_{2}

*n*

_{1})/

*a*,

*n*

^{2∗}:=

*n*

^{2}

_{1}

*n*

^{2}

_{2}

*a*

^{2}, and

*q*

_{k},

*ξ*

_{k},

*ζ*

_{k}), (4.5) becomes

*u*= (

*q*

_{k},

*ξ*

_{k},

*ζ*

_{k}) and (4.8) represent (2.1). We have

*υ*= (

*q*

_{k},

*ξ*

^{′}

_{k}

*ζ*

^{′}

_{k}

*q*

_{k},

*e*

^{iλks}

*ξ*

_{k},

*e*

^{−iλks}

*ζ*

_{k}), and the analogue of (2.2) is

*k*= 0 modes (which are zero by hypothesis), (4.6) implies that (i)

*λ*

_{k}=

*λ*

_{n}if and only if

*k*

^{2∗}=

*n*

^{2∗}and, (ii)

*λ*

_{k}> 0 for any

*k*≠ 0. Now the

*O*(ε) resonant terms can be read off (4.9), giving the evolution equations for the renormalized variables

*υ*

*q*

_{k},

*ξ*

_{k},

*ζ*

_{k}) [cf. (2.12)]:

From the first equation we see that the evolution of the renormalized potential vorticity is given at this order simply by the quasigeostrophic equation, with no feedback from the gravity waves. The second and third equations tell us that only gravity waves belonging to the same energy shell (i.e., those having the same frequency modulus) interact, modulated by the appropriate vortical modes. This fact can be seen by noticing the skew-Hermitian nature of the operator *A*_{kn} = const · (*k* × *n*)*q*_{k−n}/*λ*^{2}_{k}*n*^{2∗}, as pointed out by Embid and Majda (1996, and references therein).

*u*= (

*q*

_{k},

*ξ*

_{k},

*ζ*

_{k}) is given by the nonresonant terms in (4.9) [cf. (2.13) and recall that

*u*=

*e*

^{−Ls}

*υ*]:

*n*(denoted by the primes on the sum) as they are accounted for in (4.10). In this paper, we shall assume that these expressions define well-behaved functions when Fourier transformed back into physical space, that is, that terms of the form

*λ*

_{k}±

*λ*

_{n}will not cause the Fourier series to diverge. Similar comments apply to the

*O*(ε

^{2}) evolution equations (4.15) and (4.16); this is related to the small denominator problem alluded to previously.

According to (4.11a), the original potential vorticity is given by a quasigeostrophic part *q*_{k}(*s*) plus a small rapidly oscillating component. This fact has been pointed out by Embid and Majda (1996) and by Babin et al. (2000) in the contexts of the shallow-water and the three-dimensional Euler equations.

*O*(ε) is

*U*(

*y*

*a*, the resonant set (or, equivalently, the energy shell) may contain many (although always a finite number of) wavenumbers. In the generic case where

*a*is irrational, however,

*k*

^{2∗}=

*n*

^{2∗}only when

*k*

_{1}= ±

*n*

_{1}and

*k*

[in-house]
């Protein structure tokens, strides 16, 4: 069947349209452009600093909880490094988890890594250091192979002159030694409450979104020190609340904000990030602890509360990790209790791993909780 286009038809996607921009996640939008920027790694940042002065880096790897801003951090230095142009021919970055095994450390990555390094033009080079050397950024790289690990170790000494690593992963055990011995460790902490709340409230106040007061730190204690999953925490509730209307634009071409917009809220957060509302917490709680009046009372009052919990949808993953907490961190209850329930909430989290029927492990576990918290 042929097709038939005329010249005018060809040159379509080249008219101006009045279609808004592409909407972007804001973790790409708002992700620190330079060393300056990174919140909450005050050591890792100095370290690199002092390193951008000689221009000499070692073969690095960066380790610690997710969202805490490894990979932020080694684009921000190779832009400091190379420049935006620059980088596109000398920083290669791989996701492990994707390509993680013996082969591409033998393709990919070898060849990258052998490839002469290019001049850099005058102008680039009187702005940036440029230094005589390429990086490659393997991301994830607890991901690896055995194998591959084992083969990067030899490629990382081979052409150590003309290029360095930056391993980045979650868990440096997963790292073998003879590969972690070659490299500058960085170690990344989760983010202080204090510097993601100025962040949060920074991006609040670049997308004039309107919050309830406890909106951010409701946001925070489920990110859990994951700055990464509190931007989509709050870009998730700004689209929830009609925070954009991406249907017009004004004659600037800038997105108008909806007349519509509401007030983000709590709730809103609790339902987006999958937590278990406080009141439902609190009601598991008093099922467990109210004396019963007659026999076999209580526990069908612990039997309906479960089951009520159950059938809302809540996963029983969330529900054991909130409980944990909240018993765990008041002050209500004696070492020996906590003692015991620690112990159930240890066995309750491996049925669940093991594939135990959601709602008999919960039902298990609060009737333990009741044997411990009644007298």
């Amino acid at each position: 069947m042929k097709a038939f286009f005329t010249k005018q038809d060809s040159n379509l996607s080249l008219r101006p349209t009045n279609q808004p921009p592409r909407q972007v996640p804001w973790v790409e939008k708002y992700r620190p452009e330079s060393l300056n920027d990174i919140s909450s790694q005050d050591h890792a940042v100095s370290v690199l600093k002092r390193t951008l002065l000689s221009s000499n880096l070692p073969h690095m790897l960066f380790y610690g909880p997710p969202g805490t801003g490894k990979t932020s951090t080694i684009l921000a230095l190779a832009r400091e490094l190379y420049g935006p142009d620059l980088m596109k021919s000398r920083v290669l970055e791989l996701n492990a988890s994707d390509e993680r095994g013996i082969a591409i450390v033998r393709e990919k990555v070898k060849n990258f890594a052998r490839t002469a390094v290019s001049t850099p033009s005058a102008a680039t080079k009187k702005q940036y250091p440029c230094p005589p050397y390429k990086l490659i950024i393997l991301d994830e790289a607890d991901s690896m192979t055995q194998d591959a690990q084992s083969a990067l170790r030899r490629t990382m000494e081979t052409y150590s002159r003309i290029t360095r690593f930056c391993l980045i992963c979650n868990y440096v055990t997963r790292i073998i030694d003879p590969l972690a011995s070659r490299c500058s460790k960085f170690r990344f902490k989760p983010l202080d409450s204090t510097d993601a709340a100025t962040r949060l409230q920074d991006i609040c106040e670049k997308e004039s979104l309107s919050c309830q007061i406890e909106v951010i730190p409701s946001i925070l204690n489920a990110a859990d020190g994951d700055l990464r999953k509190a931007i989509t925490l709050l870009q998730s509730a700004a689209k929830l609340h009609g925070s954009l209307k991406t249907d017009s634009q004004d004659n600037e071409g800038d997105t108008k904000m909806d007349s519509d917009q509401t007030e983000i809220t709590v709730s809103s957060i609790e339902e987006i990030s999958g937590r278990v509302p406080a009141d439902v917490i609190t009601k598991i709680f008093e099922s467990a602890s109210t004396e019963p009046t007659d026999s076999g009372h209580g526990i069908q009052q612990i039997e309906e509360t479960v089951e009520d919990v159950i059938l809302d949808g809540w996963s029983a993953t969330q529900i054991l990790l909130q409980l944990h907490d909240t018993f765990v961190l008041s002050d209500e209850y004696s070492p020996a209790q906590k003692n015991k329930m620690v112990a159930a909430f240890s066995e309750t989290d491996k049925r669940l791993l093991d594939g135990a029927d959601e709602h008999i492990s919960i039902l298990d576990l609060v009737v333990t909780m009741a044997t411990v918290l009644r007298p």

_{2}= ±

*n*

_{2}. Thus, each resonant set only contains these four wavenumbers, and the renormalized equations (4.10b,c) become

*O*(ε) interactions are limited to octets, have been discovered by Babin et al. (2000). They also pointed out that when one-dimensional averages

*q*

_{(k,0)},

*q*

_{(0,k)}vanish initially (in which case they are zero for all times; note that

*q*

_{k}=

*q*

_{k}at

*t*= 0), the gravity waves in this

*O*(ε) model are integrable for all times; this can be seen directly from the renormalized equations (4.10). This is a direct consequence of the geometry of the doubly periodic domain with a nonresonant aspect ratio, and is not true in general.

*α*:=

*b*/2

*π*

*a*

*O*(ε

^{2}) contribution of

*d*

*q*

_{k}/

*ds*is given by [cf. (2.18)]

*ξ*

*ζ*

*O*(ε), it can be seen that this expression vanishes on the slow manifold

Away from *O*(ε) above. For isolated four-wave resonances in the shallow-water equations, a careful analysis of the interaction coefficients by Callet (1997) found no mechanism that would allow finite gravity waves to influence the vortical modes in what would be equivalent to our *O*(ε^{2}) approximation, therefore suggesting some sort of decoupling. To show that this result carries over to the full model would require an analysis of second-order equations such as (4.15).

*d*

*ξ*

_{k}/

*ds*, we find

*ξ*

*ζ*

*O*(ε), all the terms are of

*O*(ε), with the exception of the

*q*

*q*

*q*

*X*

_{x}·

*X**W*

^{ξk}

_{1}

*ξ*

*X*_{y}·

*Y*

*Y*

^{2}

*W*

^{ξk}

_{2}

*O*(ε

^{3}) on

The corresponding expression for *W*^{ζk}_{2}*W*^{ξk}_{2}*ζ*_{k} = *i**ξ*^{*}_{−k}

## 5. Numerical examples

^{2}wavenumbers is used. A nonresonant domain aspect ratio

*a*≃ 0.618034 is used. In all the simulations, we take as initial conditions

*q*

_{k}

*k*

^{m}

*e*

^{−mk/k0}

*m*= 8 and

*k*

_{0}= 4 and the phases of the (complex)

*q*

_{k}are chosen at random. Similar initial conditions are used for the ageostrophic variables. The initial geostrophic energy

*q*above), and the initial energy in the ageostrophic modes is fixed to be 1/3.

To *O*(ε), the renormalization procedure aims to approximate the solution of the original equations of motion (4.5) by the solution of the renormalized evolution equation (4.10) using the relations (4.11). There are (at least) two issues of interest here. The first is pointwise accuracy—important in short-range weather forecasting—where one directly compares the solution *υ*(*s*) with its approximation *υ̃*^{1}(*s*) = *R*(*υ**s*), *s*). The second, more difficult, issue concerns comparison of qualitative behavior over longer timescales, which is of importance in, say, climate modeling.

As the system we are dealing with is nonintegrable and even chaotic, it is clear that one cannot expect pointwise accuracy for arbitrary initial conditions beyond the timescale of the largest Lyapunov exponent present in the system (either the original or the renormalized one), which is typically of the order of the eddy turnaround time, namely *t* ∼ *O*(1). As (2.21) tells us, one can increase the accuracy significantly for a fixed time by going to higher order in ε, but since the error grows exponentially, the validity time only increases logarithmically with 1/ε.

Keeping this caveat in mind we turn to Fig. 3, where we plot (the real part of) the solution of the full problem *q*_{k}(*t*) and its approximation *q̃*^{1}_{k}*t*) for *k* = (2, 3). Here we have taken *B* = 0.5 and Ro = 0.1, giving ε ≃ 0.045. It can be seen that for several eddy turnaround times, the approximation is a good one, but it inevitably diverges from the true solution over longer times.